Frederic Ogden Nash was born in a suburb of New York and was raised in various East Coast cities where his father’s business moved. He completed high school in Newport, Rhode Island, and spent a year at Harvard before financial pressures drove him to seek work. He held a series of jobs in New York—teaching, selling, and writing advertising copy—before landing a job in publishing with the firm of Doubleday. He began writing humorous poems in 1929, contributing them to the daily newspaper column written by Franklin P. Adams.
Nash’s light humor was a tonic for hard times, as the United States entered a decade of economic depression. In 1930, he sold his first poem to The New Yorker, averse comment on the war on “smut” recently waged by a senator named Smoot. Senator Smoot came from Utah (commonly abbreviated Ut.), but the endless stream of rhymes came from Nash. Soon he was a regular contributor to The New Yorker, where he appeared alongside great humorists such as James Thurber and S. J. Perelman. He was paid the princely sum of one dollar a line for his verses. Before long he was ready to collect a treasury of Nash; he wanted to call it a “trashery of Nashery,” but his publishers found a more conventional title for this highly unconventional writer.
Nash married in 1931, after having published a first volume of poetry, and enjoyed a happy family life as the father of two loving daughters. After a second volume appeared, he left his job in publishing to devote his time to writing. Thereafter he commanded top dollar for his occasional poems, which appeared in such magazines as Cosmopolitan, Harper’s, Life, and The Saturday Evening Post. He also made frequent appearances on radio and television. As he and the century approached middle age, he realized that he spoke for a large number of Americans. His fame brought him contracts to edit anthologies and allowed him to help out struggling poets. However, he realized with some bitterness that he was a victim of his own success, always commissioned to write more “Nashery,” and would never become a “major” poet.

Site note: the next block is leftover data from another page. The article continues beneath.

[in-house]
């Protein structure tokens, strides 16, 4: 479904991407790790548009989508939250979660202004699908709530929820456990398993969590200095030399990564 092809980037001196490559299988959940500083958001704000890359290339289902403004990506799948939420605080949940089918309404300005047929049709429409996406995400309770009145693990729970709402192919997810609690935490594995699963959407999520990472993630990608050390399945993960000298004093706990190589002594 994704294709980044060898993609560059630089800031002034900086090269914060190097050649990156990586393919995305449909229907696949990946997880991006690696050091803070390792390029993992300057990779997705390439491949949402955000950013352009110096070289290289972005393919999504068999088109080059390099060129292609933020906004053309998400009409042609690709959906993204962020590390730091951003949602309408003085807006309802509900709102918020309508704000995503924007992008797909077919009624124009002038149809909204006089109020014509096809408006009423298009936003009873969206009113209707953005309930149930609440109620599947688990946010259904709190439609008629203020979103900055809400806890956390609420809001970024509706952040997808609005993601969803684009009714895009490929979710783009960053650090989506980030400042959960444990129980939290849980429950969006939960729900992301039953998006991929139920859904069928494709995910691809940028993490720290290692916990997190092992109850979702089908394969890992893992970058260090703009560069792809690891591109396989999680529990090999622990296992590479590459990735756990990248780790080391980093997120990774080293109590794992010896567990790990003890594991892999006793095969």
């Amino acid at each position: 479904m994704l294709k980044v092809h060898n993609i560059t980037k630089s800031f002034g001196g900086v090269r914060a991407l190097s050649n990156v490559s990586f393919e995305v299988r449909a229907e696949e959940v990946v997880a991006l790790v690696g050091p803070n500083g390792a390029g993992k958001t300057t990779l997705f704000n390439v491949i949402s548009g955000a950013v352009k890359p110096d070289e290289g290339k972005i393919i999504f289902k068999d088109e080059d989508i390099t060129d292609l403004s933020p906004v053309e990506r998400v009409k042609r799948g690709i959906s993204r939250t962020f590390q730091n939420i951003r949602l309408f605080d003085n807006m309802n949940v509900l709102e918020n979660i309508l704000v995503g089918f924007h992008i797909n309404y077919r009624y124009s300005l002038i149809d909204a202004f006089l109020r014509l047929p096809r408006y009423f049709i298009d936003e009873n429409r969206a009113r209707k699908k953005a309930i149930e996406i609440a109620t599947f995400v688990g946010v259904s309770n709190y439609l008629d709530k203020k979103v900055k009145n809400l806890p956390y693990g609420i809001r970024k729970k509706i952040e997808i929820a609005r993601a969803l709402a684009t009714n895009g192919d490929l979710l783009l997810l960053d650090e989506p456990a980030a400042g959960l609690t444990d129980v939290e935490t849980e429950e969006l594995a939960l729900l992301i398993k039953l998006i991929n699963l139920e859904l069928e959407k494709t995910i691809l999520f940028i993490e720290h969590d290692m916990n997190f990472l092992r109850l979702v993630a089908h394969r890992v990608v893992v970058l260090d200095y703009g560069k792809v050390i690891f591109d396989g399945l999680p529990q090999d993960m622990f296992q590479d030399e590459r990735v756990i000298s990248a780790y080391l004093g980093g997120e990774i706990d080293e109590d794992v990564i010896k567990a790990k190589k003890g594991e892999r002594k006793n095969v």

To the end, Nash remained a typical American: a proud grandparent; a world traveler by rail and ship, though never by air; and a reluctant user of medical services. He kept up with the new names in modern culture and wrote a poem on the existential philosophy of Jean-Paul Sartre for The New Yorker when he was nearing his own end (“One Man’s Opium,” 1970). He died from a massive stroke after surgery in 1971.
Although Frederic Ogden Nash was probably the most popular, best-selling writer of verse in the twentieth century United States, he received little serious critical attention because he limited himself to light, particularly comic, verse. In the course of four decades, Nash wrote thirty volumes of verse, not counting his poetry for children, and several volumes were published after his death. He began writing poetry for The New Yorker magazine when, under editor Harold Ross, it was establishing its reputation for urbane, sophisticated literary wit—a reputation Nash helped to create.
Though born in Rye, New York, in 1902, Nash’s family moved back and forth between Rye and Savannah, Georgia, the sites of the two offices of his father’s naval stores business. Nash attended various schools and was for a while educated at home by his mother because of a deterioration in his eyesight. At age fifteen he was sent to St. George’s boarding school in Newport, Rhode Island, and matriculated to Harvard University in 1920, though he left after his freshman year.
Family connections secured for Nash entry-level jobs on Wall Street, which he hated. The only writing job he could find was producing advertising copy for streetcar signs. When he and his friend published a children’s book in 1925, the publisher, Doubleday, asked him to work in their advertising department. While at Doubleday, Nash began selling poems to Harold Ross at The New Yorker , who lured him away...
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